New Incarnation of Altars

Thank you again for joining us for a brand new episode of “This Old Altar,” with your host, Bob Vila! Er wait, that’s not quite right…let’s try this again:

When I moved into my neighbor’s house last year, it was probably one of the best decisions I could have made during the divorce process. I loved living with B. and she gave me a safe place to begin healing. However, I was only renting a room, and that did not leave me much space for altars. I used an old nightstand as my spiritual focus area, and switched out statues depending on whom I was moved to honor in the moment.

Now that I’m in a place of my own, I have the luxury of being able to set up several smaller altar spaces. Each one serves a different function, and has different layers of public and private meaning. As I was writing this, it occurred to me that each alter combines a primary element with a secondary in order to give it a unified aesthetic.

The altar I use most frequently is the one next to my stove, what I call my hearth altar (auto-correct said “heart sculpture” and that’s an apt description, too). It’s predominantly rooted in the Earth element of the North, but with a strong overtone of Fire. The statues represent Gwydion and Aranrhod, though that is not what the artists originally intended. (Yes, these two are sharing space; no this has not caused issues.)  Gwydion is my wild magician, and often appears to me as having features of the boar, wolf and/or deer that he was changed into as punishment for Goewin’s rape. Aranrhod (“a fun ride”: WTF auto-correct?) is not only a celestial goddess, but the goddess of the waters. And since I’ve always had trouble giving Don a face (which according to Kristoffer Hughes is actually appropriate as this goddess was in fact faceless), I rededicated her statue in Aranrhod’s name.  The little fellow playing the flute is a wight from my father’s garden.  The sprig of lavender represents peace and beauty, and the turkey feather represents family; the spiral plate is carved Welsh slate that I brought back from the 2002 National Eisteddfod. This is where I perform morning prayers and my work with the Sun Mirror; it is also the altar that my son likes to help light to thank the Ancestors when we begin cooking a meal.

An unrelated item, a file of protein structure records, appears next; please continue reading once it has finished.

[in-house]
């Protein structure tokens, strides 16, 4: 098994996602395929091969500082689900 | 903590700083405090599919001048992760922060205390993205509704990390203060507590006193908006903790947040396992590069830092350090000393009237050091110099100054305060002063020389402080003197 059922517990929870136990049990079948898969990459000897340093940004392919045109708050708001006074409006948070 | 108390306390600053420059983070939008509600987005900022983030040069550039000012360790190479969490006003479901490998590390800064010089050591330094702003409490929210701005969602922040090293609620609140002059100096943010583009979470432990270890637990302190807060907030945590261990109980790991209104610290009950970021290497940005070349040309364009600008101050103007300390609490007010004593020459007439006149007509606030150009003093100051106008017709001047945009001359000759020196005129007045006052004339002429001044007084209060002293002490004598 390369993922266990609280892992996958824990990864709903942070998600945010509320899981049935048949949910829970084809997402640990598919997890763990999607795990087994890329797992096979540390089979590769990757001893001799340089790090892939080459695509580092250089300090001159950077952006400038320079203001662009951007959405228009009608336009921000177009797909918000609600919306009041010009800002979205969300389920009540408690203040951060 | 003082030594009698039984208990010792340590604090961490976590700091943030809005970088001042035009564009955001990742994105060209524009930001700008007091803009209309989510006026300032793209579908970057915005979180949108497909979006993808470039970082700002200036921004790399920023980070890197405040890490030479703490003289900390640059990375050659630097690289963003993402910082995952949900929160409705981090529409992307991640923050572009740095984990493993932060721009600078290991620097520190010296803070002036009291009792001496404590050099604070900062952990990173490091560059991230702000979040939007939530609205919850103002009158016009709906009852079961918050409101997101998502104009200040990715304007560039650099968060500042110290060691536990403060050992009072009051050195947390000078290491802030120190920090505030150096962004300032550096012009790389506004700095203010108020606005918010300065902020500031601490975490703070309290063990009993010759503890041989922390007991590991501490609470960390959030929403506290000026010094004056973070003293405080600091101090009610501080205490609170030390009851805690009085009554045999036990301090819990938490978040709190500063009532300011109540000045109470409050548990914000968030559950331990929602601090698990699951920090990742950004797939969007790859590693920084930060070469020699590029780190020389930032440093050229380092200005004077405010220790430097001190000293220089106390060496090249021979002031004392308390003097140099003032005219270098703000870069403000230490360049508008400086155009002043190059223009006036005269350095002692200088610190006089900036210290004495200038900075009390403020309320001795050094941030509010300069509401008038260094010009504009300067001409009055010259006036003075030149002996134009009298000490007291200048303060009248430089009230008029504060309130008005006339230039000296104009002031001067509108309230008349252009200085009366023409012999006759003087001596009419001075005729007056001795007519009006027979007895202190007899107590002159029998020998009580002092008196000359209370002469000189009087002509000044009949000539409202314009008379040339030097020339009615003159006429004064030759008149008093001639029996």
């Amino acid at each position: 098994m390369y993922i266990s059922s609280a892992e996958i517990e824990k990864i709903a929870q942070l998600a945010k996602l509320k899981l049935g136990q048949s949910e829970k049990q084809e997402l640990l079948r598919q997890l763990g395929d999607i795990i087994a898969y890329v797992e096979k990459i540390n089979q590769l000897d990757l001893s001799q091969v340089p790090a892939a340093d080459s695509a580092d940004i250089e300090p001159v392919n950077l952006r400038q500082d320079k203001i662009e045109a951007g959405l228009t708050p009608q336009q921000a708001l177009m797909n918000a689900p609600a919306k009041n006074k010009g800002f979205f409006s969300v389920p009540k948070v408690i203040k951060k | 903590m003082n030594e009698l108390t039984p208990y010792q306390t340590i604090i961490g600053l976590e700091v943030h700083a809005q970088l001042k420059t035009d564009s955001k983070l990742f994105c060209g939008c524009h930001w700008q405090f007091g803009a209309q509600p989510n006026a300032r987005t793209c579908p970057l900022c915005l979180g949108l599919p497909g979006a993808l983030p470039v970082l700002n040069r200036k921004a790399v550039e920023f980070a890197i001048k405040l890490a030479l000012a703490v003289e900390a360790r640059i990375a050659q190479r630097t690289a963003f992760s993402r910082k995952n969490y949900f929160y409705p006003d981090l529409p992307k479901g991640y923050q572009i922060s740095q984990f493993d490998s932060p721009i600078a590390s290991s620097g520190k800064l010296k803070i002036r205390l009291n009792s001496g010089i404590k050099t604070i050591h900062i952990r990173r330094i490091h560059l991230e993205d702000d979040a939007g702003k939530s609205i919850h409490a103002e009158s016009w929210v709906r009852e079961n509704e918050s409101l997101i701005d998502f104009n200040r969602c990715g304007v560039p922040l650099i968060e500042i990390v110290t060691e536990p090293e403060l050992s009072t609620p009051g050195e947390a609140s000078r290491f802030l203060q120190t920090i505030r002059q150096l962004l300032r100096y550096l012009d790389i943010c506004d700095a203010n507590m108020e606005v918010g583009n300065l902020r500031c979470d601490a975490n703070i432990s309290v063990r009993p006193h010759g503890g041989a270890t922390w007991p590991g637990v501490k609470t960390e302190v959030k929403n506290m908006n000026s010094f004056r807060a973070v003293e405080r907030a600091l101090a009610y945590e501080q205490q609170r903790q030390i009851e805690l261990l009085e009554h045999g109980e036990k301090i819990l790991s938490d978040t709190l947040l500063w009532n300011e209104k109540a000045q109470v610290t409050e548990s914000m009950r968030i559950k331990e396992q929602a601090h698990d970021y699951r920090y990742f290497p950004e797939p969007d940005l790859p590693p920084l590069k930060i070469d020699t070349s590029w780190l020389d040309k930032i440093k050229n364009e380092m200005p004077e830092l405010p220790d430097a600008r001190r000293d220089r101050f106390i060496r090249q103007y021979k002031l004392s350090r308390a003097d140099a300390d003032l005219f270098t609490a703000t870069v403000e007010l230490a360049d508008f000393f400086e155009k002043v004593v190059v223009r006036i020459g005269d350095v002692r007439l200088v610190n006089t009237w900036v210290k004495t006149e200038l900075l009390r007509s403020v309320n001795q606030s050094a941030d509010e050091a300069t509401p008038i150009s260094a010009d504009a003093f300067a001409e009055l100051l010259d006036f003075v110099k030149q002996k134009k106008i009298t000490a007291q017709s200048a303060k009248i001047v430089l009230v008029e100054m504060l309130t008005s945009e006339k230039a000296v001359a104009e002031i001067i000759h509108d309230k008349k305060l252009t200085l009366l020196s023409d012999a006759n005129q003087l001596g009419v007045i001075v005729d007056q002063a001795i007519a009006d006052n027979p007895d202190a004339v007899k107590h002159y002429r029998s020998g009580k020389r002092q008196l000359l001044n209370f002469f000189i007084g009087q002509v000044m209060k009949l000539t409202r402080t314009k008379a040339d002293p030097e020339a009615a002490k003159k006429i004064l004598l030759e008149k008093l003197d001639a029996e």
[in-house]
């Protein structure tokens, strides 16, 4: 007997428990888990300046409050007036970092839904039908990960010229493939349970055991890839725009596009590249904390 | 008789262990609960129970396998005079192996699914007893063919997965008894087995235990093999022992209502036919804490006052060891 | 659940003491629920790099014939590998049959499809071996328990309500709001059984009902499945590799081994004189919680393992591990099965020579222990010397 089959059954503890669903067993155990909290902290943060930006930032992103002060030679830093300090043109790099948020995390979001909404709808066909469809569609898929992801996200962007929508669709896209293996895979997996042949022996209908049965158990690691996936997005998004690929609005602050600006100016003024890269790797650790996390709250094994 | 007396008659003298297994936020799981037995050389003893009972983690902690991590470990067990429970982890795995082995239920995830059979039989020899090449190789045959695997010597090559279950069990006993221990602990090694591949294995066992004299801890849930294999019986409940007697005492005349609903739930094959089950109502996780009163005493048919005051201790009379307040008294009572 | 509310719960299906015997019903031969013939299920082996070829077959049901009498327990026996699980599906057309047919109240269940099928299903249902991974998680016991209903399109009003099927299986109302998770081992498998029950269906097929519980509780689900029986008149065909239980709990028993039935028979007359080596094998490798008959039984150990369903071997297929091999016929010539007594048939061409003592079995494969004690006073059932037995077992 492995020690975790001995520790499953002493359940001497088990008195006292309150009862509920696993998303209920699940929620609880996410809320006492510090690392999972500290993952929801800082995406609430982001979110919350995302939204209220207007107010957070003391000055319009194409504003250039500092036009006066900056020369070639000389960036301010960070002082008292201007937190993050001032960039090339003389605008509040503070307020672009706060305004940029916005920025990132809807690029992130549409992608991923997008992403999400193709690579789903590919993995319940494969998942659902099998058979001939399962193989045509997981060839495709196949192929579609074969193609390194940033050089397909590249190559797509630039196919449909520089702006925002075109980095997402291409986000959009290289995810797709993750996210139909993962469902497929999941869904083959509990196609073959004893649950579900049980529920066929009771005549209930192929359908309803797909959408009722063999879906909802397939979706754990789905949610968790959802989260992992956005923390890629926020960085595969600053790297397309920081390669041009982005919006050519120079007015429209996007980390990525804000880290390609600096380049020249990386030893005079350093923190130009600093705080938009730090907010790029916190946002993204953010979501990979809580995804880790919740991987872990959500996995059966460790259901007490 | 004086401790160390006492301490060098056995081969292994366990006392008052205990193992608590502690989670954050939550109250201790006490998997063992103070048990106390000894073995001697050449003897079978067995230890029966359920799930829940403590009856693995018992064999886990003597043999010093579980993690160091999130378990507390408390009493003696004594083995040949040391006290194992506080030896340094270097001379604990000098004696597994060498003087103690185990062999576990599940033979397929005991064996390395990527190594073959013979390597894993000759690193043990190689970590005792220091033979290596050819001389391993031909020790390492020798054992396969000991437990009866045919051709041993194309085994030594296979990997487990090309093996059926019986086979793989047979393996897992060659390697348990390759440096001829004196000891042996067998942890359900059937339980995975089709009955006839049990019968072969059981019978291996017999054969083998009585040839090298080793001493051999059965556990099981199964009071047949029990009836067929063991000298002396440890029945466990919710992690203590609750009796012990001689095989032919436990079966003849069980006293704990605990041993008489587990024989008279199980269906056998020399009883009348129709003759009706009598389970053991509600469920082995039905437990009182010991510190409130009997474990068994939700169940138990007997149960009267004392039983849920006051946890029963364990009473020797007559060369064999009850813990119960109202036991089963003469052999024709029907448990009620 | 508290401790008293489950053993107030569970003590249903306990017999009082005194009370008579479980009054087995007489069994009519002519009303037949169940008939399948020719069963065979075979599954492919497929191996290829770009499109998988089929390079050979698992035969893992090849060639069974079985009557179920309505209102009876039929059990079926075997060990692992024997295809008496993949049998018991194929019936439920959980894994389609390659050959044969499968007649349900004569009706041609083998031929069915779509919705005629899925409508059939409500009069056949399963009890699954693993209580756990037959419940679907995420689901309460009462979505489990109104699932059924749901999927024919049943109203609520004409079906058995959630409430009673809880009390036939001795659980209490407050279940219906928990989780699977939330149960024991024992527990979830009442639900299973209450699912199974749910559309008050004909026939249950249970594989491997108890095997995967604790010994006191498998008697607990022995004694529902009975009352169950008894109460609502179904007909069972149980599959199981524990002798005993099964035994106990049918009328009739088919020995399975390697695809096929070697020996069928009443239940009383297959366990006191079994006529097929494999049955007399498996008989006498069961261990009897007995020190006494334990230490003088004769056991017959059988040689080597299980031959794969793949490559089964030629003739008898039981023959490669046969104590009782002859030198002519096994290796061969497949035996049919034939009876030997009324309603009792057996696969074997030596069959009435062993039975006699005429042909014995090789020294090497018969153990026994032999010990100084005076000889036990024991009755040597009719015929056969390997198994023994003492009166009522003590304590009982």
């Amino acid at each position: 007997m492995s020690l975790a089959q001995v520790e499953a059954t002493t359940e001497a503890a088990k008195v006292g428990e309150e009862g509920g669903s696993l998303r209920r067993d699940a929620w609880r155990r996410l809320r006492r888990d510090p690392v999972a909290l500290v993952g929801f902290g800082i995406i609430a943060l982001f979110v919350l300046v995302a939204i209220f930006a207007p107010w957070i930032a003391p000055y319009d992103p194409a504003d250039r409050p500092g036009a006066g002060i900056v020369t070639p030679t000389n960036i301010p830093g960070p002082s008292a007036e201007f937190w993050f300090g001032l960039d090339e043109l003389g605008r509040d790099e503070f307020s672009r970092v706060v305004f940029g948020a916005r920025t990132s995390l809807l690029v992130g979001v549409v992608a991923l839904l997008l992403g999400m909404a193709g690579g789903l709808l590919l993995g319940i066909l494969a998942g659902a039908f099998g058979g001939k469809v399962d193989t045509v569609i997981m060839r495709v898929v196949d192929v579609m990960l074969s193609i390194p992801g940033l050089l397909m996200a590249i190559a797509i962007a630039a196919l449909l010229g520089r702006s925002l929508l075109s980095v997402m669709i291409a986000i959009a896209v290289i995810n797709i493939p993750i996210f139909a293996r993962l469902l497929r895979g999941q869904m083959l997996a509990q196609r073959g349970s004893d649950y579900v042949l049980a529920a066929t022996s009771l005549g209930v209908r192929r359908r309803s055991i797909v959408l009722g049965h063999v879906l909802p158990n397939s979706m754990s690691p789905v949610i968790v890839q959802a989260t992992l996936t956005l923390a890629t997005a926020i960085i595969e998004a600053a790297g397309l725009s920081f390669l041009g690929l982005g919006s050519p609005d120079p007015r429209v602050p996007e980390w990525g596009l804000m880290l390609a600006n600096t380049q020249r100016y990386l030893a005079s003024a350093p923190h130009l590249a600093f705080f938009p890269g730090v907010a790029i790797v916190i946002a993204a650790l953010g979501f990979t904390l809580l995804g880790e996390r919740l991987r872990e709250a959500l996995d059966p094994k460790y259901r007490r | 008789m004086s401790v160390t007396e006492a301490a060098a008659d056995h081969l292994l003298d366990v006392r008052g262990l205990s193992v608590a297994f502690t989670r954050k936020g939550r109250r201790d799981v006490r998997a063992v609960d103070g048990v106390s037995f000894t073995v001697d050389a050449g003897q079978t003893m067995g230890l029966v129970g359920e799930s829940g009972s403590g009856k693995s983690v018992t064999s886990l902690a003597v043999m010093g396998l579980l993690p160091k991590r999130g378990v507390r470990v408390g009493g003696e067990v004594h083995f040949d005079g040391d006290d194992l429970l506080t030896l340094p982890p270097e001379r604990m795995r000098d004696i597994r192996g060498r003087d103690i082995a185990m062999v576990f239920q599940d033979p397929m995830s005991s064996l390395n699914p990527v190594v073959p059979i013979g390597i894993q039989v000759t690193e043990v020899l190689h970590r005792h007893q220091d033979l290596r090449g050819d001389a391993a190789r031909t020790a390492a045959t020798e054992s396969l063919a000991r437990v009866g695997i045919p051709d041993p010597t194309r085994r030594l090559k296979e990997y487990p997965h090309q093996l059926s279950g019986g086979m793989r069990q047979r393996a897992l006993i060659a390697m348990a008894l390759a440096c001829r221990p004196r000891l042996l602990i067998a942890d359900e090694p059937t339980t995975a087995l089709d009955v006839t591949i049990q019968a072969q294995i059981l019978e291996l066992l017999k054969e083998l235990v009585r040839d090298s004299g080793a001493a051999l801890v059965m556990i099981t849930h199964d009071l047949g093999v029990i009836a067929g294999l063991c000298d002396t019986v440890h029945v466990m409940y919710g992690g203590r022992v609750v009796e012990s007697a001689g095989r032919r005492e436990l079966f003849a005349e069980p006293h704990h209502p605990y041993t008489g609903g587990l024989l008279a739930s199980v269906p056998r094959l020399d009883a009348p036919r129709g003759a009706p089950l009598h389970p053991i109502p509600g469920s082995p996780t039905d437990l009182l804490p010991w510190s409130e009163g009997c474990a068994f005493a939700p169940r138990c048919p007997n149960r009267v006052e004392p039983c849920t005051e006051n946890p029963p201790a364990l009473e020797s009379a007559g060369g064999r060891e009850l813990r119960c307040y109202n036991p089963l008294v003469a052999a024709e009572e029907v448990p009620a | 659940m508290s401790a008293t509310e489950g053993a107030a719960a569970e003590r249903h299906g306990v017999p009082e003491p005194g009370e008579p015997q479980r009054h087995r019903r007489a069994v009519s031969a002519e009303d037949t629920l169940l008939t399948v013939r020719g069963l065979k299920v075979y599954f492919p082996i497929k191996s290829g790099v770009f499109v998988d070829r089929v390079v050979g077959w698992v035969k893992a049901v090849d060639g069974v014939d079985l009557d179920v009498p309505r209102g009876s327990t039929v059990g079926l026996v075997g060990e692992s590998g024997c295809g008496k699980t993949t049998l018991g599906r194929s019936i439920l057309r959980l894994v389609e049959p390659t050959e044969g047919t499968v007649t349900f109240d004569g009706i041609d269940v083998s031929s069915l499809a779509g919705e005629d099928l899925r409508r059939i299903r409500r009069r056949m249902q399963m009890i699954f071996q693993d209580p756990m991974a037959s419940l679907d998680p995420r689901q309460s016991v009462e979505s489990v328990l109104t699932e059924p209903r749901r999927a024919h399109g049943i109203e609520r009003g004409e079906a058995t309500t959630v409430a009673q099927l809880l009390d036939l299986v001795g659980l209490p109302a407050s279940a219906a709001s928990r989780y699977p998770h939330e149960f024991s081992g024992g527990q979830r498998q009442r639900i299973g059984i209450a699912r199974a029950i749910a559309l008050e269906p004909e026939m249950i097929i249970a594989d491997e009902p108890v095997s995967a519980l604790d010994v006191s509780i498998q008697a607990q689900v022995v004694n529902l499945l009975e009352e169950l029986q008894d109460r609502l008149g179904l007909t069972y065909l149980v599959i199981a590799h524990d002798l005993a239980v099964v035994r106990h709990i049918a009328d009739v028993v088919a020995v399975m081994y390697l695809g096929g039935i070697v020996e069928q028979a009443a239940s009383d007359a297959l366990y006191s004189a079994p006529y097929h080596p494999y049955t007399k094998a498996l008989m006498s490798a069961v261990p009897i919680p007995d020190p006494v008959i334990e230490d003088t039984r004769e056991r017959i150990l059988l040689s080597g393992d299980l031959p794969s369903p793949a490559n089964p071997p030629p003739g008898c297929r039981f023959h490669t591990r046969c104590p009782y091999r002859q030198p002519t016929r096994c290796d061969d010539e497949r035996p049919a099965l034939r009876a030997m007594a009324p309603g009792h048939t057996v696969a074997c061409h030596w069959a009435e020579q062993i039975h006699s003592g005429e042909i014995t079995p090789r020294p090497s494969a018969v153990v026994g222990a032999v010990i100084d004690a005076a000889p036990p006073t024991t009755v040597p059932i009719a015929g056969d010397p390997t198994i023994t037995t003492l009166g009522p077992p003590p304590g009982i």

Right next to the back door in the South is my working altar, the one I use for daily divination or more involved magical workings. It serves to anchor my work in the cunning arts and with the Strategic Sorcery system, which is why Hekate presides over it. In addition there are representations for spirit allies that I work with on a regular basis. Both the sword and spear are ritual as well as martial tools, and at the moment I have wands of Poplar and Willow drying and waiting to be carved.  This altar is the polar opposite of the hearth altar, being a manifestation of the Fire of will, grounded in the Earth.